The 82nd Annual Meeting of the American Association of Physical Anthropologists (2013)


Applying Extreme Value Analysis in assessing the material properties of the most challenging foods consumed by primates

BARTH W. WRIGHT1, CHRISTOPHER J. VINYARD2, NAYUTA YAMASHITA3 and ERIN R. VOGEL4.

1Department of Anatomy, Kansas City University of Medicine and Biosciences, 2Department of Anatomy and Neurobiology, Northeast Ohio Medical University, 3Institute of Population Genetics, University of Veterinary Medicine Vienna, 4Department of Anthropology, Rutgers, The State University of New Jersey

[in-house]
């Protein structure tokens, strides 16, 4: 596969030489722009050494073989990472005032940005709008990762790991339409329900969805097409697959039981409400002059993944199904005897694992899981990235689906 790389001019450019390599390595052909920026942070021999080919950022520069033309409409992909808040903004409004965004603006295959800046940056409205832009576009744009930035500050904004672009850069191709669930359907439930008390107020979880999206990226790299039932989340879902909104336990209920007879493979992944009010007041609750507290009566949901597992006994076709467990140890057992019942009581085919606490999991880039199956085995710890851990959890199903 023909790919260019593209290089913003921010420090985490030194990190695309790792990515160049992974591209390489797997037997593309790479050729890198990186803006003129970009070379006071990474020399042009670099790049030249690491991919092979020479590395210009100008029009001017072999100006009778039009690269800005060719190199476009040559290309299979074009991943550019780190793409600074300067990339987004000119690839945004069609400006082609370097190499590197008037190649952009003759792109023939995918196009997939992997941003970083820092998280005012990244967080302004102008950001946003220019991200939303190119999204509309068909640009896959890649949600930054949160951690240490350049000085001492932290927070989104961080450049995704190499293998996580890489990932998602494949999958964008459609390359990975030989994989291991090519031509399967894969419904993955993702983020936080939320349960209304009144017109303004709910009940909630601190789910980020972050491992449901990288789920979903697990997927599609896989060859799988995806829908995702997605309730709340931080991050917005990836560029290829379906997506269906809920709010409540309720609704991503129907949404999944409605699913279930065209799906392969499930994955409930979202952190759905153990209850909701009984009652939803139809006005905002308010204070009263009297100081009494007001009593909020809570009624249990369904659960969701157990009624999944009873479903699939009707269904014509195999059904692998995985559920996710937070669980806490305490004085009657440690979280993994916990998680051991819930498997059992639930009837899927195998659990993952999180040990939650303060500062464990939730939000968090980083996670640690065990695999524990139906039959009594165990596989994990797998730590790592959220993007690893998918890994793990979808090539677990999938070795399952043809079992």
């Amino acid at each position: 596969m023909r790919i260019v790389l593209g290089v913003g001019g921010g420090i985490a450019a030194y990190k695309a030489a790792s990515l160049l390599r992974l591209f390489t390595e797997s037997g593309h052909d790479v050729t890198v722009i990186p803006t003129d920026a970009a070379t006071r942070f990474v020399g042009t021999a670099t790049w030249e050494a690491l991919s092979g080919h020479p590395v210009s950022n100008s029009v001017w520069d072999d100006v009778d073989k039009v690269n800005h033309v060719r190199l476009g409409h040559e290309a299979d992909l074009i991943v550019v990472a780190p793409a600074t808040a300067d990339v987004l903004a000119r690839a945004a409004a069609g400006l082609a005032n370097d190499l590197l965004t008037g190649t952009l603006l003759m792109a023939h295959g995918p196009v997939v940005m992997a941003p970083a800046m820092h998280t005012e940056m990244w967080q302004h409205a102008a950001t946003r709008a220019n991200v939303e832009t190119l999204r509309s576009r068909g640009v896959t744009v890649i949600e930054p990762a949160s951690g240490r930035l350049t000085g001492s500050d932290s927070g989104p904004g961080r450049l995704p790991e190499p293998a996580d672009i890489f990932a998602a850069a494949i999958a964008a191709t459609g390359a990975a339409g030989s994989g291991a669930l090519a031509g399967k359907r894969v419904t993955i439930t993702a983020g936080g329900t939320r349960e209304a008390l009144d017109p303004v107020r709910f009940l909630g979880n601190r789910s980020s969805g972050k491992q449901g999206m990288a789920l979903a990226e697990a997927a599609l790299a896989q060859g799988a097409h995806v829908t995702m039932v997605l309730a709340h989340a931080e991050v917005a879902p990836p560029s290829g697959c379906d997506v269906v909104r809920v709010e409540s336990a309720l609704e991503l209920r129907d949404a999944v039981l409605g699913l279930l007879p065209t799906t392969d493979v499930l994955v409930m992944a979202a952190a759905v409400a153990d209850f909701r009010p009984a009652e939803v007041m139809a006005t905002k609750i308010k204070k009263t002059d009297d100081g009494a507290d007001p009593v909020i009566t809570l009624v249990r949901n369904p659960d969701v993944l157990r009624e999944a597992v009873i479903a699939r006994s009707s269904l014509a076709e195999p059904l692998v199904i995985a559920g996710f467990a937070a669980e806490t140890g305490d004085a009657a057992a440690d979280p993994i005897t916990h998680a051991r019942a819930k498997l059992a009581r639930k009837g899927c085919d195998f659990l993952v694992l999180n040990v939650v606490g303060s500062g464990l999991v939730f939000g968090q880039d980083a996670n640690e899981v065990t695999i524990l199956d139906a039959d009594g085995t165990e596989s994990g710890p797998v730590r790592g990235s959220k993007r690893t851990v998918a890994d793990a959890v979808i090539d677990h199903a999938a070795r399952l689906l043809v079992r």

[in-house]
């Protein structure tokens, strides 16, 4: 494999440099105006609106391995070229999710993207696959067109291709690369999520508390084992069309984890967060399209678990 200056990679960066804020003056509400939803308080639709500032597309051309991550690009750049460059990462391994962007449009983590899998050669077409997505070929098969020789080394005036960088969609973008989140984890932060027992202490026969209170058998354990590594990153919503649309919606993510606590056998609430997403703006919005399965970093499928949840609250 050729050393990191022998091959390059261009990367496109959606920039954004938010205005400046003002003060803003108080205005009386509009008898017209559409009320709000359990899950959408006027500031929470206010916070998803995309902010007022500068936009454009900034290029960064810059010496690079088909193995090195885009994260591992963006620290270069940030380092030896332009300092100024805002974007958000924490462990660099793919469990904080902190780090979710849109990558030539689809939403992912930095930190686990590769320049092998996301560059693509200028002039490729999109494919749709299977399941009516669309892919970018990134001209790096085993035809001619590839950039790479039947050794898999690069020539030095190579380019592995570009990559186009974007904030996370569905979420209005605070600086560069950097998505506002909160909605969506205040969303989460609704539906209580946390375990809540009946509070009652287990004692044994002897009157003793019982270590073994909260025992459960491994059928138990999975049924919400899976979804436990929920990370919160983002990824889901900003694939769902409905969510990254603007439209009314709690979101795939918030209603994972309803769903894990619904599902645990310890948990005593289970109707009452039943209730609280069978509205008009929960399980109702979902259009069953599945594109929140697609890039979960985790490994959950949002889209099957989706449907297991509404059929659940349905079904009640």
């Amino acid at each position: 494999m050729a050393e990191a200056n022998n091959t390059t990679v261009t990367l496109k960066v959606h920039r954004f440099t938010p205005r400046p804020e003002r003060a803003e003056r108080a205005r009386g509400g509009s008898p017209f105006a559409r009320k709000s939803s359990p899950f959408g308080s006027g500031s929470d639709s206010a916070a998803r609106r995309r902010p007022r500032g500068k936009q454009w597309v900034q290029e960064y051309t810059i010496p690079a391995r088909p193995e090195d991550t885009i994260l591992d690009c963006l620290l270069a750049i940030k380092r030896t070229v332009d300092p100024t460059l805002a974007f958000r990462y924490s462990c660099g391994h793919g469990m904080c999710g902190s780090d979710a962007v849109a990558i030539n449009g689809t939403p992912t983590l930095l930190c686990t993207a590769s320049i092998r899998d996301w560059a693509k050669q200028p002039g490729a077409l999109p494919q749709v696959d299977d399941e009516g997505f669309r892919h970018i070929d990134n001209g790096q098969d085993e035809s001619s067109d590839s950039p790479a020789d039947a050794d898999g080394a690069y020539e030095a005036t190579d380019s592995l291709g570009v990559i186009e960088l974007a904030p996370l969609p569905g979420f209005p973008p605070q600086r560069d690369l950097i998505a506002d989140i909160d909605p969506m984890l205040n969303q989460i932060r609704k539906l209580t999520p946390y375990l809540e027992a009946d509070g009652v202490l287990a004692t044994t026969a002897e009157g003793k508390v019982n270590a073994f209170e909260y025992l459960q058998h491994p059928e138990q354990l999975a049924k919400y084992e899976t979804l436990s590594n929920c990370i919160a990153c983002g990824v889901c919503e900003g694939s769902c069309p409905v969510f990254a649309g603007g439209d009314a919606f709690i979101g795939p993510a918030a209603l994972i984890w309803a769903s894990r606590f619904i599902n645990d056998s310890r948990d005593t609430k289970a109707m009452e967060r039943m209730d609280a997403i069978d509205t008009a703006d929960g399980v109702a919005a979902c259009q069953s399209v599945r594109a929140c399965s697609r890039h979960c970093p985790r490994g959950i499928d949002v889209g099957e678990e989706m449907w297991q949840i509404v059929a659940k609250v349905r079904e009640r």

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The average dietary toughness for closely-related species that exhibit distinct craniodental features for obdurate and non-obdurate feeding (e.g. Sapajus apella versus Cebus olivaceus) can be statistically similar. What often distinguishes food material property (FMP) distributions between these species is a right-tailed skew marking the inclusion of a few exceedingly tough and/or stiff foods in the obdurate feeder’s diet. This observation suggests that maximum FMP values may better differentiate obdurate from non-obdurate feeders and may indicate a propensity for fallback feeding in species with higher maximum FMPs. Here, we consider methods for comparing maximum values within the framework of Extreme Value Analysis – a branch of statistics focused on extreme deviations. We consider randomization approaches, point over threshold (POT) analyses and fitting FMPs to generalized extreme value distributions in pairwise comparisons of obdurate versus non-obdurate feeding capuchin, orangutan and lemur species. As an initial case study, randomization approaches suggest observed difference in maximum dietary toughness between S.apella and C.olivaceus exceeds that expected by chance with significantly greater maxima in the S.apella diet. Preliminary POT analysis similarly suggests S.apella consumes a greater number of tougher foods over 2,000 J/m2. The negative shape parameter in the resulting fit to a Generalized Pareto distribution suggests an upper limit to maximum toughness in S.apella. This upper bound may reflect masticatory apparatus limitations and underlie a switch to manual food processing. We hope these approaches add to our toolkit for studying primate diets and advance the theoretical importance of considering variance in FMPs in obdurate feeders.

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